Bui Thi Nhat Le is one of just a few Vietnamese female boxing referees to earn one-star certification from the International Boxing Association (AIBA), and her story is one of dedication and perseverance.
Le, 27, was a professional boxer for several years before embarking on a career in pharmacology. But even after hanging up her boxing gloves, she could not stay away from the sport.
It did not take long before she found herself back in the ring, but not as a fighter, as a referee.
Le is not very big, but she still manages to stand out amidst the blood, sweat, and tears in the ring.
Social media was ablaze when viewers tuned into the live stream of Vietnam’s first amateur mixed martial arts (MMA) tournament last December and spotted her officiating boxing, kickboxing, and Muay Thai matches throughout the night.
It might come as no surprise that she was the only female referee officiating that evening.
“Despite being a friendly competition, the event hosted a few fights between top-notch martial artists from across the country. There was a lot of pressure on us referees,” Le shared.
“I was constantly on the move, trying to keep pace with the fighters. I was so nervous about making a bad call that I even did my best not to blink.”
A new career
In a former life, Le was a boxer, kickboxer, and Muay Thai fighter, carving out a career for herself a professional boxer for a team representing Quang Ngai Province.
Despite her hard work, she never quite broke away from the pack. Her best tournament finish during her career medal was a single silver medal.
Eventually, Le decided that a different career would be her best bet at building a secure future for herself and she decided to hang up her gloves and began a career as a pharmacist working for a hospital in Ho Chi Minh City.
But she did not last long in her new career. The call of the ring was too tempting to ignore.
She soon quit her job and, from 2015 to 2018, enrolled in referee courses. Upon graduation, she began officiating at the Vietnam Boxing Federation (VBF) and eventually beat out nearly 60 of her colleagues to earn a spot amongst Vietnam’s 40 national boxing referees.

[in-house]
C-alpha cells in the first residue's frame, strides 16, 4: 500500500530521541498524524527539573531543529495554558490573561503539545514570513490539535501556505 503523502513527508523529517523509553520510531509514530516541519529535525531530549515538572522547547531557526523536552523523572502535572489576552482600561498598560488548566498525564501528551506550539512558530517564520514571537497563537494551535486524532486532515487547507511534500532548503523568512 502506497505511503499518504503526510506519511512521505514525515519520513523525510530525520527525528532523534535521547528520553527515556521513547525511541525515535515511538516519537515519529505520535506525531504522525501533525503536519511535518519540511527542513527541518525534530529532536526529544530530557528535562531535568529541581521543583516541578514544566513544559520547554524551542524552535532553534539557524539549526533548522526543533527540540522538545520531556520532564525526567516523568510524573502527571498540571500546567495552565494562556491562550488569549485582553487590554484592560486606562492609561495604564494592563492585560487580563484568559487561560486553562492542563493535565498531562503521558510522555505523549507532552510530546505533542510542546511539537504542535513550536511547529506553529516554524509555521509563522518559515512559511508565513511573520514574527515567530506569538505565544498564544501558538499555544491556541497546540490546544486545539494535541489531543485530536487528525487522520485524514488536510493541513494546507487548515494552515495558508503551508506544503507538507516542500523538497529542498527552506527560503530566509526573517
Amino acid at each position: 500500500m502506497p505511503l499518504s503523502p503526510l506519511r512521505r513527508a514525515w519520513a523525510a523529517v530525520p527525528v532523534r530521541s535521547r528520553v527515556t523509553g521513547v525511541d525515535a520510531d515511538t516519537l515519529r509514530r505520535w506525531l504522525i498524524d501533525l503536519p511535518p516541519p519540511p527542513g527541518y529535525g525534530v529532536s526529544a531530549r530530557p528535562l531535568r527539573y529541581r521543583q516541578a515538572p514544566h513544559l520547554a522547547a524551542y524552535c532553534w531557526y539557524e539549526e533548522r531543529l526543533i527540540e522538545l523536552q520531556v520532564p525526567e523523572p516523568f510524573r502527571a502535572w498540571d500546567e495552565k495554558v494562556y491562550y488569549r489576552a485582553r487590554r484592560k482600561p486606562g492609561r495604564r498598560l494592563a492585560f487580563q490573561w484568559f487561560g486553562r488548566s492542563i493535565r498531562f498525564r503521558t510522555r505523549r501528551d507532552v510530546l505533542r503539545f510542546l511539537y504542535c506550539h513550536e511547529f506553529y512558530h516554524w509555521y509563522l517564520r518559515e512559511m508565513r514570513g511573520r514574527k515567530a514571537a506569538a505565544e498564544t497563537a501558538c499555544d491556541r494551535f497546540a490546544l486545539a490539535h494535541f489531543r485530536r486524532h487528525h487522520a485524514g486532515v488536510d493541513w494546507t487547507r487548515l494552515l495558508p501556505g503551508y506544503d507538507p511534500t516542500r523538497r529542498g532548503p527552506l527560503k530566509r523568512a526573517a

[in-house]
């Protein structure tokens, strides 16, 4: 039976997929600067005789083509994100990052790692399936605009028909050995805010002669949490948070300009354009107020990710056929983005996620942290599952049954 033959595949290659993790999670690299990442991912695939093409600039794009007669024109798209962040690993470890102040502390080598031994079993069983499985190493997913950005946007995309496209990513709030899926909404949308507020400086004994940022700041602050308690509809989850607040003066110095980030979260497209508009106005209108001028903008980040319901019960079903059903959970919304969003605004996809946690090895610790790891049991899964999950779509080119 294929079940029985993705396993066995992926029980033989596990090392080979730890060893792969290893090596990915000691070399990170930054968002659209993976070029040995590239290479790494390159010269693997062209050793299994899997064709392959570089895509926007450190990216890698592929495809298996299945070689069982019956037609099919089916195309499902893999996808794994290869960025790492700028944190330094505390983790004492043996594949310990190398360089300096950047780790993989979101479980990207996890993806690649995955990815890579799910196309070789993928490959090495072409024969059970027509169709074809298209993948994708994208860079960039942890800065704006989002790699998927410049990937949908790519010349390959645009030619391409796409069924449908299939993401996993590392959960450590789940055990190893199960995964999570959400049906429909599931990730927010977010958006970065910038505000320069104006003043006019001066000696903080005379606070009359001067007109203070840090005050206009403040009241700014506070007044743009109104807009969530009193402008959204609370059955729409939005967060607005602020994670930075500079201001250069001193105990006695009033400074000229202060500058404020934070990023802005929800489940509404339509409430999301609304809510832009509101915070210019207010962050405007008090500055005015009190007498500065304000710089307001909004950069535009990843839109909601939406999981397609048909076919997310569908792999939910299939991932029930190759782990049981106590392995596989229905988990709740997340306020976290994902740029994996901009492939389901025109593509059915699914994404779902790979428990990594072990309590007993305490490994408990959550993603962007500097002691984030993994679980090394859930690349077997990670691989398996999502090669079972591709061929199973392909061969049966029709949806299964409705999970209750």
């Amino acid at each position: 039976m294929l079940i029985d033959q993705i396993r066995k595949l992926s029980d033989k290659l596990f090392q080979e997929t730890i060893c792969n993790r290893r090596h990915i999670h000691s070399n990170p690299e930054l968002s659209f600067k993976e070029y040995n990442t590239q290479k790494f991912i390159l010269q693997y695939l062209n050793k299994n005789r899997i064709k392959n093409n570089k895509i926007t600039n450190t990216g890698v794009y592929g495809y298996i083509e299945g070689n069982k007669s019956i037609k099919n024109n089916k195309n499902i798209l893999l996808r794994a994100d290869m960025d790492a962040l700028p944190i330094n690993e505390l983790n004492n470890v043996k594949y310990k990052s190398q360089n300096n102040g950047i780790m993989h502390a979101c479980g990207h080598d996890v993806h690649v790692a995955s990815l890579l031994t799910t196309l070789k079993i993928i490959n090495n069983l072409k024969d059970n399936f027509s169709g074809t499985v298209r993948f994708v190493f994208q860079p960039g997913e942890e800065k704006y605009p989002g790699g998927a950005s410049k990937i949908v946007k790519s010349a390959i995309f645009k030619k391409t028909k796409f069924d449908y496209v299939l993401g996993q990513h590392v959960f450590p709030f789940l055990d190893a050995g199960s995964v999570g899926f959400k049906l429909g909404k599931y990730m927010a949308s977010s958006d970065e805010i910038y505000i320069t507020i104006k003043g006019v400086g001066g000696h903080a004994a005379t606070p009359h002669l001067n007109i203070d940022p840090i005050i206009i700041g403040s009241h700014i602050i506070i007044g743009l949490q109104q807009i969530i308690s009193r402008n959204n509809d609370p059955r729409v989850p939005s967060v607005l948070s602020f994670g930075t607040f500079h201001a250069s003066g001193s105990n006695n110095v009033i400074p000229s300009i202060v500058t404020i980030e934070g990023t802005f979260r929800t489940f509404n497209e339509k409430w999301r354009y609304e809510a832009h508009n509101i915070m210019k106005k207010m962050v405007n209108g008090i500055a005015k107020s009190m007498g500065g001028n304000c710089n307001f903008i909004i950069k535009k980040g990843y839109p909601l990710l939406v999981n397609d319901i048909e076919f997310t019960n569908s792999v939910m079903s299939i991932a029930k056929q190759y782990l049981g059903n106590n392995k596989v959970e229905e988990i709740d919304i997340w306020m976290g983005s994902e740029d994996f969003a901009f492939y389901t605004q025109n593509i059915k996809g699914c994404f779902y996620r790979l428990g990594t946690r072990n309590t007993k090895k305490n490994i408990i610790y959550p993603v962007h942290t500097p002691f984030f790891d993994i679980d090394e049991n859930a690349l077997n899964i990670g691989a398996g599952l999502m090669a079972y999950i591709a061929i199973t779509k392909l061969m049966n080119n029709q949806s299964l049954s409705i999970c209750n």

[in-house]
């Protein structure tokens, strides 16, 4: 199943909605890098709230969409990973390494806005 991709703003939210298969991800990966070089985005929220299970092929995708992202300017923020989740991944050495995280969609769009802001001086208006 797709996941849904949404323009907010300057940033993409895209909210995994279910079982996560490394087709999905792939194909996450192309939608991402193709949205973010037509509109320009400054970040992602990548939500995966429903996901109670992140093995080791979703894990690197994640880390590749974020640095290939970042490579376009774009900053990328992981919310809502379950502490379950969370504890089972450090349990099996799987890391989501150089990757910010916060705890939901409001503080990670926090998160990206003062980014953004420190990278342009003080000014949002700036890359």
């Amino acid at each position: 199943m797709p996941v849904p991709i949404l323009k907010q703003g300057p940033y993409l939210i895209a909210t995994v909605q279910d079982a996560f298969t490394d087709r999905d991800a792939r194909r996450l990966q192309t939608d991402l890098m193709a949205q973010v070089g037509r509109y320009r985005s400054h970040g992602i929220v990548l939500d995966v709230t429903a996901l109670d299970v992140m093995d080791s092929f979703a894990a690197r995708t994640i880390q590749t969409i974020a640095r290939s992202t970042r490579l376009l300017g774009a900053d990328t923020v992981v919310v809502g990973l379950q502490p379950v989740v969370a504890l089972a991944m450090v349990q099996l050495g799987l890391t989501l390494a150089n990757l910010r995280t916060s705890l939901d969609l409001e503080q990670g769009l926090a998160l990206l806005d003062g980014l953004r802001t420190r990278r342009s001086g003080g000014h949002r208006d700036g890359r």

In late 2018, she earned a one-star referee certification from AIBA – one of very few Vietnamese women to achieve such an accomplishment.
|Bui Thi Nhat Le (center) officiates a match at the Open International Boxing Tournament, also known as the 2019 Victory 8. Photo: Hoang Tung / Tuoi Tre|
As an AIBA referee, Le started at the bottom, first spending three years working as a commentator, time referee, and judge, before being promoted to a main ring referee.
“[Working] outside the ring allowed me to learn and gain enough experience for my current job [as a ring referee],” she said.
Strenuous, stressful job
Vuong Trong Nghia, one of Le’s male colleagues and an AIBA three-star referee, shared that females are few and far between in the sport.
“You don’t come by female fighters every day, and female referees are even rarer,” he said.
“It’s impossible to stick to this job unless you have passion and perseverance. As referees, we get our fair share of negative reactions and criticism.”
A common difficulty for boxing referees is facing protest from losing athletes and their coaches who feel they have been cheated out of a win by poor calls.
When accusations of favoring and bias get tossed around, it takes physically and mentally strong referees to deal with it.
Fortunately, Le is up to the task.
“There was one match where as soon as the referee blew the whistle, the losing side rushed to the referees and judges. They threw the referees’ desk and threatened to penalize us for what they called ‘unfair decisions’,” she recalled.
After such situations, the team of referees who officiated the match typically hold a working session with their supervisors to review recordings each call.
“We [referees] still have to deal with criticism even after inspectors announce the final decision,” Le explained.
Le also noted the difficulty in catching fighters purposely violating rules and attempting to hide their actions from the refs.
“A rule-violating strike into an opponent’s genitals can immediately turn the tables. Offending boxers tend to make use of referees’ ‘blind spot’ or a three-second break as a way of trying to get us to make inappropriate decisions,” she explained.
According to Nguyen Van Hien, VBF’s deputy general, Vietnam currently has a shortage of boxing referees.
As stipulated by AIBA, a referee must rest for two matches following each match they officiate.
In Vietnam, that is sometimes not possible.
“At several boxing tournaments, referees have had to officiate several consecutive matches,” he added.
Hien also pointed to VBF’s current inability to adopt incentive policies for boxing referees compared to their counterparts in other sports areas.
Another hurdle, Hien said, is that AIBA-recognized referees have their certificates revoked if they remain professionally inactive for four years.
To strike a balance between earning a living and fulfilling her dream of being on the ring, Le also works as an amateur boxing instructor and a retail and wholesale rice seller.